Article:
The Biden administration has again blocked the World Trade Organization from resurrecting its appeals court system, which was effectively shut down by the previous administration. Demanding reforms to the appellate system, the Trump administration began blocking nominees to fill appellate judge positions until there were no judges remaining.

Last month, the Biden administration said it was too preoccupied with the transition to commit to a resumption of hiring new appellate judges, but that wasn’t the explanation Tuesday. The U.S. is again expressing apprehensions over “systemic concerns with the appellate body,” according to a Geneva official.

Officials representing Canada and Norway nevertheless expressed optimism. The Canadians stressed that the Biden administration likely just needs a little more time before allowing the judge positions to be filled.

Organic industry reps will hit Congress, USDA during virtual fly-in

About 20 organic producers will take part virtually in an annual fly-in Tuesday and Wednesday to push for the Organic Trade Association’s priorities on Capitol Hill and at USDA, including advancement of organic standards in several areas where the industry has reached agreement.

“In the past 10 years, the industry has advanced 20 consensus recommendations for improvements to the organic standards, yet USDA has not completed rulemaking on a single one of them,” OTA says in background material that mentions the lack of a standard for the origin of livestock, aquaculture, pet food, animal welfare, and others.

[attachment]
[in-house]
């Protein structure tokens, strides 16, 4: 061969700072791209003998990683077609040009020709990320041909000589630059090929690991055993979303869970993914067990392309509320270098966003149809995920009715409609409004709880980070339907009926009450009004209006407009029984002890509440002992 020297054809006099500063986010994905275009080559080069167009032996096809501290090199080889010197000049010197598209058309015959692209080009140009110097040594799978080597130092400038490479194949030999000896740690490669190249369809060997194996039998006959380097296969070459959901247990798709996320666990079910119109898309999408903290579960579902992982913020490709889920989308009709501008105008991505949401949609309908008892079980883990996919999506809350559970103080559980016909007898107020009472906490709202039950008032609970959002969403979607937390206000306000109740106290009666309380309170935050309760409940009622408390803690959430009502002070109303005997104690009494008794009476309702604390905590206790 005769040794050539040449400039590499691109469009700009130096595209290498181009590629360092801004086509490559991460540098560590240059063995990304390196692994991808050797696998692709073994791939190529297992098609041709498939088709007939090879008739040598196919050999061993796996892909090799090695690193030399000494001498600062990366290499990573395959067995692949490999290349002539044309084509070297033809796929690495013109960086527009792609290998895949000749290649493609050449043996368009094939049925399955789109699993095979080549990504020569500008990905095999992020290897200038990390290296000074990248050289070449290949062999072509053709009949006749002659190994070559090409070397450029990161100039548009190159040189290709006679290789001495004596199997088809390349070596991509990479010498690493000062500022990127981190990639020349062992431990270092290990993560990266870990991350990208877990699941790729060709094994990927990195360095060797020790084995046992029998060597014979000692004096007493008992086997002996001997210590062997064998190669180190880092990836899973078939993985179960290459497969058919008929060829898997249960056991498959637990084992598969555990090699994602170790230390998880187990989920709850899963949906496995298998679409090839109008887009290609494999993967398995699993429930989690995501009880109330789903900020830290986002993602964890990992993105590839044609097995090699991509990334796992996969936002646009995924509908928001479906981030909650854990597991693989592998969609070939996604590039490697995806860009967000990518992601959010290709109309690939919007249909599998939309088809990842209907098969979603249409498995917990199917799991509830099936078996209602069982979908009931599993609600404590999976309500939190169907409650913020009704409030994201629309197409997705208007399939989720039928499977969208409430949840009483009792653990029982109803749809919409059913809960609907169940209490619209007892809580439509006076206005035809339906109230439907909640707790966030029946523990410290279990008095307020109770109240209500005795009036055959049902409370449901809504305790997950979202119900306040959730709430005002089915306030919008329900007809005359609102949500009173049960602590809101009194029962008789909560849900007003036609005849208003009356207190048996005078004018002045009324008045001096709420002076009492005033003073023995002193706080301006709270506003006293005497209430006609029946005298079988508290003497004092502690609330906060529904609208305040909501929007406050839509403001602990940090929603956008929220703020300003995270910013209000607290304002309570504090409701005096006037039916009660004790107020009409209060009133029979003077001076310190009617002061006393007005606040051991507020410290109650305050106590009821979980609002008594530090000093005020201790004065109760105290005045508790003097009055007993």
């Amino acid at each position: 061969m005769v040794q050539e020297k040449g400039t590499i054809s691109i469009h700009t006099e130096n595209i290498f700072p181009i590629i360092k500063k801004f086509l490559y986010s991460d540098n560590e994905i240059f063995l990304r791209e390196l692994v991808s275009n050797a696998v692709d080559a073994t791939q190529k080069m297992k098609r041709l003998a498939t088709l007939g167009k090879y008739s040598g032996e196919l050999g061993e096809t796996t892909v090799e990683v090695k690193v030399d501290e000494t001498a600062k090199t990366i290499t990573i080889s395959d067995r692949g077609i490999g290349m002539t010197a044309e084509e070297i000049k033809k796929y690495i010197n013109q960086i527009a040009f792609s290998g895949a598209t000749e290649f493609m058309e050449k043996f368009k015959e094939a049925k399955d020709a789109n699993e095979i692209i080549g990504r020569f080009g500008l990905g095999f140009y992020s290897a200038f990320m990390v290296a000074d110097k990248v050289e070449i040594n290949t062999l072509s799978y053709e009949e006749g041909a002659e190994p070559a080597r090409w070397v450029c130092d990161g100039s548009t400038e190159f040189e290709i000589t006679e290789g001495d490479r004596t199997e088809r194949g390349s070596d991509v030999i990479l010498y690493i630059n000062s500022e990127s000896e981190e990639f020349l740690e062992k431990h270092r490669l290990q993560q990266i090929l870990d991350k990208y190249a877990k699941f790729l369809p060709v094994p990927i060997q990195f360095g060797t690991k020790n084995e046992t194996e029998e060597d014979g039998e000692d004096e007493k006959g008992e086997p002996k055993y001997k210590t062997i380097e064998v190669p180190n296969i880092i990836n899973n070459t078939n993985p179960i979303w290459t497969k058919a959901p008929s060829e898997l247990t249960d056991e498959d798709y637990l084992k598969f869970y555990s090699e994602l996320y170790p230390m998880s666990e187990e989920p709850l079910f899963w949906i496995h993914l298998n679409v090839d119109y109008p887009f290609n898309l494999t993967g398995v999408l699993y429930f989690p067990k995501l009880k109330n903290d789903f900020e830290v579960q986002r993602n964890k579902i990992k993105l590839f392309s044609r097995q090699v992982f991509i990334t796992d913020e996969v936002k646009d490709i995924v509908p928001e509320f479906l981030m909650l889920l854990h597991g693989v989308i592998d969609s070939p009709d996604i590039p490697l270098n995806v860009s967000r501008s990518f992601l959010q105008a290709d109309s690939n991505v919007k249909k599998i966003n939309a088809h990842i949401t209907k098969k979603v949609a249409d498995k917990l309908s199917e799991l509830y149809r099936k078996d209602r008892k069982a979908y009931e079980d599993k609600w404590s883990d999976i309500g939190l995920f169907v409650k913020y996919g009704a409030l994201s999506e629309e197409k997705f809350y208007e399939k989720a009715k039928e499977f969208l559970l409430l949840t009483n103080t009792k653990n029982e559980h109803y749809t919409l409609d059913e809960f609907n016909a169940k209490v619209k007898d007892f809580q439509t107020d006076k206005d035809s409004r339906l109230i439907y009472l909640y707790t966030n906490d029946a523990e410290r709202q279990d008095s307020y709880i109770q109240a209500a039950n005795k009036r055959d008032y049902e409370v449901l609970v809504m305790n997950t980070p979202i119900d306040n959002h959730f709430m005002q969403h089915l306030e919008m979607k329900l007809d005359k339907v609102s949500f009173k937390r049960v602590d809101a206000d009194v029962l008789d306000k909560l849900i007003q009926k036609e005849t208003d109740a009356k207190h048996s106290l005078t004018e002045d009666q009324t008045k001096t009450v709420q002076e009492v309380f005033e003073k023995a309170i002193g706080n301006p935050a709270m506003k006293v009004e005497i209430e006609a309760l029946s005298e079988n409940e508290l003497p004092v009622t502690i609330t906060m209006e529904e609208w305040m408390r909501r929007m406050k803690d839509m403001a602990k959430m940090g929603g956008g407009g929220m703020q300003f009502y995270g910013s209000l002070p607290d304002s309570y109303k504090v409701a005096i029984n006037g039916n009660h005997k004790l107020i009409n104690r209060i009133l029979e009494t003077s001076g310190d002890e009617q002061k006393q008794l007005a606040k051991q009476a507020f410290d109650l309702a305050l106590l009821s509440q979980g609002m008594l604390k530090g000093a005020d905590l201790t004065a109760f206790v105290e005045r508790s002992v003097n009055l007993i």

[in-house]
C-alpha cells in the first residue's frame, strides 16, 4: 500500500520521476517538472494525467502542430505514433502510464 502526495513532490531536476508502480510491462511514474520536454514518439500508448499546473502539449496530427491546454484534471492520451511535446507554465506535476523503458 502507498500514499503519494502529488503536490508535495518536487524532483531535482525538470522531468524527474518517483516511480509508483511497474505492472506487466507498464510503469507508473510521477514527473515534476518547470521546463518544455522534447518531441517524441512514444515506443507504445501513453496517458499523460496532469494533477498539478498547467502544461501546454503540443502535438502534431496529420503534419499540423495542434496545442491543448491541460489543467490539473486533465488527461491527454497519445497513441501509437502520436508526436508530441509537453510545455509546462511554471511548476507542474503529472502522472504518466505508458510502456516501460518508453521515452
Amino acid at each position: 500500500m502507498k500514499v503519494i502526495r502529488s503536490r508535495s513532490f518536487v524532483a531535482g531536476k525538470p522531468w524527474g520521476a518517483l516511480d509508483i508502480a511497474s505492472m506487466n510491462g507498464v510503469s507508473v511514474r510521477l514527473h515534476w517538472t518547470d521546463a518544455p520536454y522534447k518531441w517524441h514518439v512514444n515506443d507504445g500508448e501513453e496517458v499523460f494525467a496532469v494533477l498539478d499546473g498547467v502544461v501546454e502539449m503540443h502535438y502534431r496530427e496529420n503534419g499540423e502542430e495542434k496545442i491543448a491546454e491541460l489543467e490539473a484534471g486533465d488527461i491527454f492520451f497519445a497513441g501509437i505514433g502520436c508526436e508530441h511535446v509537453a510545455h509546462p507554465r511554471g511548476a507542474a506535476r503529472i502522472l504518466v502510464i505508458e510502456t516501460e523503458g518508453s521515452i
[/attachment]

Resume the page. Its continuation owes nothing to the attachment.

OTA will be urging USDA to restore the organic and sustainable agriculture policy adviser role at the department, a position that was eliminated during the Trump administration, and will also push USDA to hire more organic experts for its research programs.

Among the participants: a young African-American organic peanut farmer in Georgia and a sixth-generation California cattleman and the founder of the largest grass-fed beef company in the U.S.

Haaland gets backing from tribes in advance of confirmation hearing

Native American leaders have loudly proclaimed their support Rep. Deb Haaland, a member of the Pueblo of Laguna and the Biden administration’s Interior secretary nominee, in advance of a confirmation hearing before the Senate Energy and Natural Resources Committee today.

Pushing back against opposition from Montana Republican Sen. Steve Daines, who has vowed to block the nomination because of what he calls Haaland’s “radical” views on fossil fuels, groups of tribes including the Rocky Mountain Tribal Leaders Council, the Global Indigenous Council, and the Great Plains Tribal Chairmen’s Association declared their “unequivocal support” for her.

With Haaland as Interior secretary, tribal leaders told Daines and other Republicans in a letter they are confident the Bureau of Land Management will “cease to act as a realtor for multinational extractive industry corporations. Public lands are ancestral Indigenous territories, yet the original stakeholders have been omitted from any decision-making process.”

Haaland is expected to tell the ENR committee “there’s no question that fossil energy does and will continue to play a major role in America for years to come” but the issue of climate change must be addressed, according to The Hill.